Archaeological find in Jordan
Just days before completing a six-week archaeological dig near Amman, Jordan, a U of S team discovered human remains thought to be more than 7,000 years old.
The group of undergraduates, graduate students, and volunteers along with St. Thomas More College Archaeology Prof. Chris Foley and his wife Laura, a sessional lecturer in archaeology, uncovered the remains of an adolescent July 27 in a settlement from the Yarmoukian period in the Neolithic era, the latter part of the Stone Age when humans first took up agriculture. According to Foley, there are only five other documented burial discoveries from this period and culture but this find is significant because of its unexpected location.
“You don’t expect to see anything Yarmoukian outside of the Mediterranean zone. But this site was in a desert fringe area and far from where we’d expect to find it.”
Also, pottery recovered at the site appears to be from the poorly documented Jericho IX period.
The human remains and other samples from the site will be analysed and carbon-14-dated at the U of S. Archaeologist and forensic expert Ernie Walker will also examine the remains.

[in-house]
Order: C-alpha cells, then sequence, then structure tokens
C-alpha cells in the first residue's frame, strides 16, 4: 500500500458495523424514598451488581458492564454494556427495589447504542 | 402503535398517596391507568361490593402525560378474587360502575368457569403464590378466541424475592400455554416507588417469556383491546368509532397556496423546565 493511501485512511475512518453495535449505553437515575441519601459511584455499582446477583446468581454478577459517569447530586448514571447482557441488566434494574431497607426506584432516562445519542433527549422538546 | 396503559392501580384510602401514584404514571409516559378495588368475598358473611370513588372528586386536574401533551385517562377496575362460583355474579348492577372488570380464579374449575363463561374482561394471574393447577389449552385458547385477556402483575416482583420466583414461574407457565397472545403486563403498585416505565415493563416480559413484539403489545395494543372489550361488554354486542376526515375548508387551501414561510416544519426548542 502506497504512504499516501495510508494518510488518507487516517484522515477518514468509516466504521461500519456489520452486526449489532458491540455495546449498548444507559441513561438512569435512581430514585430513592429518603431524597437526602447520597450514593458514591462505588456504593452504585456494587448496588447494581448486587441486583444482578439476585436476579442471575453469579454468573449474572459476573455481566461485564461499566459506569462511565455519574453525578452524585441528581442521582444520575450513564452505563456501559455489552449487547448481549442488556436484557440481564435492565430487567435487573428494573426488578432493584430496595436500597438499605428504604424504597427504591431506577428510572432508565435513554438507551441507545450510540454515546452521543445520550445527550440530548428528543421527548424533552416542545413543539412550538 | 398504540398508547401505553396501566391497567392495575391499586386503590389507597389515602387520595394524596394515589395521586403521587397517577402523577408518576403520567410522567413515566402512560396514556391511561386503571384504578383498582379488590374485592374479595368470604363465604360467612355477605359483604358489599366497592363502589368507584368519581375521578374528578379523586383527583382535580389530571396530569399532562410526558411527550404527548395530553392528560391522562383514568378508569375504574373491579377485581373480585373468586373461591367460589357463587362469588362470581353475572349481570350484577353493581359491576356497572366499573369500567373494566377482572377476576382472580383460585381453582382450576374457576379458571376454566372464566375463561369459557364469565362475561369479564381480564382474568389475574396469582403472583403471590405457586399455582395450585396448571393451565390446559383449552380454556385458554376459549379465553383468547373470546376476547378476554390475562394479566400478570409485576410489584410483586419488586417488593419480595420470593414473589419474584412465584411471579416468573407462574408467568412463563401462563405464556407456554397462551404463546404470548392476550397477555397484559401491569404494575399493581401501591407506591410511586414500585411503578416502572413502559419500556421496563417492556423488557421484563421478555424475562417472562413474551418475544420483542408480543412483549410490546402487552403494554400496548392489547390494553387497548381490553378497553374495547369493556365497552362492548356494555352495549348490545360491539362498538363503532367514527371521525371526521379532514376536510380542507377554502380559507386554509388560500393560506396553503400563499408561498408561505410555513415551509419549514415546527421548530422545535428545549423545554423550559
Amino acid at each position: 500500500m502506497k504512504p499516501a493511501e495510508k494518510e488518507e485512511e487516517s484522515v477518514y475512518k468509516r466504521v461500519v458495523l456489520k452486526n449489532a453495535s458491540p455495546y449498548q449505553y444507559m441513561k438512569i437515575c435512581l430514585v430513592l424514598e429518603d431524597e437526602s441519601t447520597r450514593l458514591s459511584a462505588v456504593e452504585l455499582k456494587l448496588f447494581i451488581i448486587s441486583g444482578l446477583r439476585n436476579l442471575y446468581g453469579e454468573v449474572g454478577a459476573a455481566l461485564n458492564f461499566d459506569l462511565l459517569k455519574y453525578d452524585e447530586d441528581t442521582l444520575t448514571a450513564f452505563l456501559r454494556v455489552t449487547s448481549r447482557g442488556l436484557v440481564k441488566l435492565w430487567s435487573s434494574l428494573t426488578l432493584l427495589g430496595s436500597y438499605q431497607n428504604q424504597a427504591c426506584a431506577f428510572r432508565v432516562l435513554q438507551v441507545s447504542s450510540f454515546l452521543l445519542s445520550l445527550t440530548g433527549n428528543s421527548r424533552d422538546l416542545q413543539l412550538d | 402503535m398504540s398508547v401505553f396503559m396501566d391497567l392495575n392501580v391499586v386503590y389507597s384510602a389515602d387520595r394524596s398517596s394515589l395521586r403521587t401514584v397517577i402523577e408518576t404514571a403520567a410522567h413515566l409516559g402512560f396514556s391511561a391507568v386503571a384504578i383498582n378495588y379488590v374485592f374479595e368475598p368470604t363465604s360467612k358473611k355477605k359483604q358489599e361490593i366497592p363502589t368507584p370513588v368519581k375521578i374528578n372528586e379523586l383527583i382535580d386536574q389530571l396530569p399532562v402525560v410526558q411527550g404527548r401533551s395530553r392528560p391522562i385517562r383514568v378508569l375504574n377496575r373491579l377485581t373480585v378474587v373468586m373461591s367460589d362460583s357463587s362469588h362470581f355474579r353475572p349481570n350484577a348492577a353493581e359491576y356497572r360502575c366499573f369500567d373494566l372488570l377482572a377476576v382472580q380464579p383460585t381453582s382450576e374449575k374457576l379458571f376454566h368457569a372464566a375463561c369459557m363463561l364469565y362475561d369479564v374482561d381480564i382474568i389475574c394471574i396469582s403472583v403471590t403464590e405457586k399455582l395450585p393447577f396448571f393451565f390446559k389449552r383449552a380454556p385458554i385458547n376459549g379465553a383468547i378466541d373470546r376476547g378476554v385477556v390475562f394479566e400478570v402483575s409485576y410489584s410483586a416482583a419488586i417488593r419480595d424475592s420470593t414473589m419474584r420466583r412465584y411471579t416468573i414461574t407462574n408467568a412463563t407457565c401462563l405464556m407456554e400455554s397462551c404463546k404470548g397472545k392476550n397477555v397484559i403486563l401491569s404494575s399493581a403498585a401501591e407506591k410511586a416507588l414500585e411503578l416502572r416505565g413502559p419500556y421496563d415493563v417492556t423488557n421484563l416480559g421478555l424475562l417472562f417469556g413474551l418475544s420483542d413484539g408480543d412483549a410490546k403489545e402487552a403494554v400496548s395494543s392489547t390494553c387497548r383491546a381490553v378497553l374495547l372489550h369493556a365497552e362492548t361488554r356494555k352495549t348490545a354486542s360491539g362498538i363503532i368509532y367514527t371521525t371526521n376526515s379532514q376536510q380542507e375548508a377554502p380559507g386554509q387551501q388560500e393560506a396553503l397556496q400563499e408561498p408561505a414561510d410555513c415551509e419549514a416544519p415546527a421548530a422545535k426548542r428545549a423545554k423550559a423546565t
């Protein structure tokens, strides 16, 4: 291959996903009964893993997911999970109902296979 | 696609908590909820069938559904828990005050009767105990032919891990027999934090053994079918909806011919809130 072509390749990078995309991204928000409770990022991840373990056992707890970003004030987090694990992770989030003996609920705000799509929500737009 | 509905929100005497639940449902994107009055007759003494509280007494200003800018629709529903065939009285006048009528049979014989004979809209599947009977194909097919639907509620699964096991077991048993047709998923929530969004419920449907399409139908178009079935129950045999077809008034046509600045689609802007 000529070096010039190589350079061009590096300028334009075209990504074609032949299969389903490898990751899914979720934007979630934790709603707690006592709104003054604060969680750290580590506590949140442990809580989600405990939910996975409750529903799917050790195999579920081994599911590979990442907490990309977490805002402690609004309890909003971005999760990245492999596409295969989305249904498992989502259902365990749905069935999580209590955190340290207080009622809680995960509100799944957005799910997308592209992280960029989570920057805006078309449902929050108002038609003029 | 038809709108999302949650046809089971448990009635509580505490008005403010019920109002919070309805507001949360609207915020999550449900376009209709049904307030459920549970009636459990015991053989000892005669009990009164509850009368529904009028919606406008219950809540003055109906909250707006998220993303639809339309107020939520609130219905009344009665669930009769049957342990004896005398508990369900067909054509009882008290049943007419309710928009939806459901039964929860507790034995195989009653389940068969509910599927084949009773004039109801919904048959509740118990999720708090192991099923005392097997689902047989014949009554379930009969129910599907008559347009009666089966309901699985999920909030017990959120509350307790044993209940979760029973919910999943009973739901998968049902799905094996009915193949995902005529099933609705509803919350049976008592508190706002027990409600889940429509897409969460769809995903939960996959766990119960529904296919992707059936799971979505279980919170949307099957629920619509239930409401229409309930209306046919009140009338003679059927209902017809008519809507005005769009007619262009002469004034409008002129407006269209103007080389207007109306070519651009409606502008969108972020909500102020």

Prov’l. funding for VIDO
The provincial government announced in late August it will contribute $9 million over the next five years to support the Vaccine and Infectious Disease Organization (VIDO), and to cover indirect research costs while the organization finds sources of sustainable funding.
The money will come from the province’s Innovation and Science Fund and is a recognition of the “ground-breaking research and valuable contribution” VIDO makes to animal and human health, Learning Minister Andrew Thomson said in a news release. The government authorized the $1.8 million annually in new funding, but news reports quote VIDO officials as saying $3.5 million is need each year from the province to keep the organization’s operation stable.